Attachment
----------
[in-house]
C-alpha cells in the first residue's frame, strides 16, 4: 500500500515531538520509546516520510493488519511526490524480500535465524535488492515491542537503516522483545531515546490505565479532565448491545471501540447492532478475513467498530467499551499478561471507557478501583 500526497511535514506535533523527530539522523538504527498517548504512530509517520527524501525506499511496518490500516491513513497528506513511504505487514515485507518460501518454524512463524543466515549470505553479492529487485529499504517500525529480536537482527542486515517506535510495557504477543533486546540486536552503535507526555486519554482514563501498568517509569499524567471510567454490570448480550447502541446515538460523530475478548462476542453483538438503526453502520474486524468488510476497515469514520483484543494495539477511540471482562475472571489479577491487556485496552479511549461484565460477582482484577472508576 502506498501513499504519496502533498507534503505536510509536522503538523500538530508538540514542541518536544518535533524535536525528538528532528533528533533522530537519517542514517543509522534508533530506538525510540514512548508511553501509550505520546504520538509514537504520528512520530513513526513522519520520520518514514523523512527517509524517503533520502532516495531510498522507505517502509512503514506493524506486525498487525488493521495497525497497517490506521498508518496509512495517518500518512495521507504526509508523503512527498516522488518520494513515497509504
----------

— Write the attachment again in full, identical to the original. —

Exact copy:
[in-house]
C-alpha cells in the first residue's frame, strides 16, 4: 500500500515531538520509546516520510493488519511526490524480500535465524535488492515491542537503516522483545531515546490505565479532565448491545471501540447492532478475513467498530467499551499478561471507557478501583 500526497511535514506535533523527530539522523538504527498517548504512530509517520527524501525506499511496518490500516491513513497528506513511504505487514515485507518460501518454524512463524543466515549470505553479492529487485529499504517500525529480536537482527542486515517506535510495557504477543533486546540486536552503535507526555486519554482514563501498568517509569499524567471510567454490570448480550447502541446515538460523530475478548462476542453483538438503526453502520474486524468488510476497515469514520483484543494495539477511540471482562475472571489479577491487556485496552479511549461484565460477582482484577472508576 502506498501513499504519496502533498507534503505536510509536522503538523500538530508538540514542541518536544518535533524535536525528538528532528533528533533522530537519517542514517543509522534508533530506538525510540514512548508511553501509550505520546504520538509514537504520528512520530513513526513522519520520520518514514523523512527517509524517503533520502532516495531510498522507505517502509512503514506493524506486525498487525488493521495497525497497517490506521498508518496509512495517518500518512495521507504526509508523503512527498516522488518520494513515497509504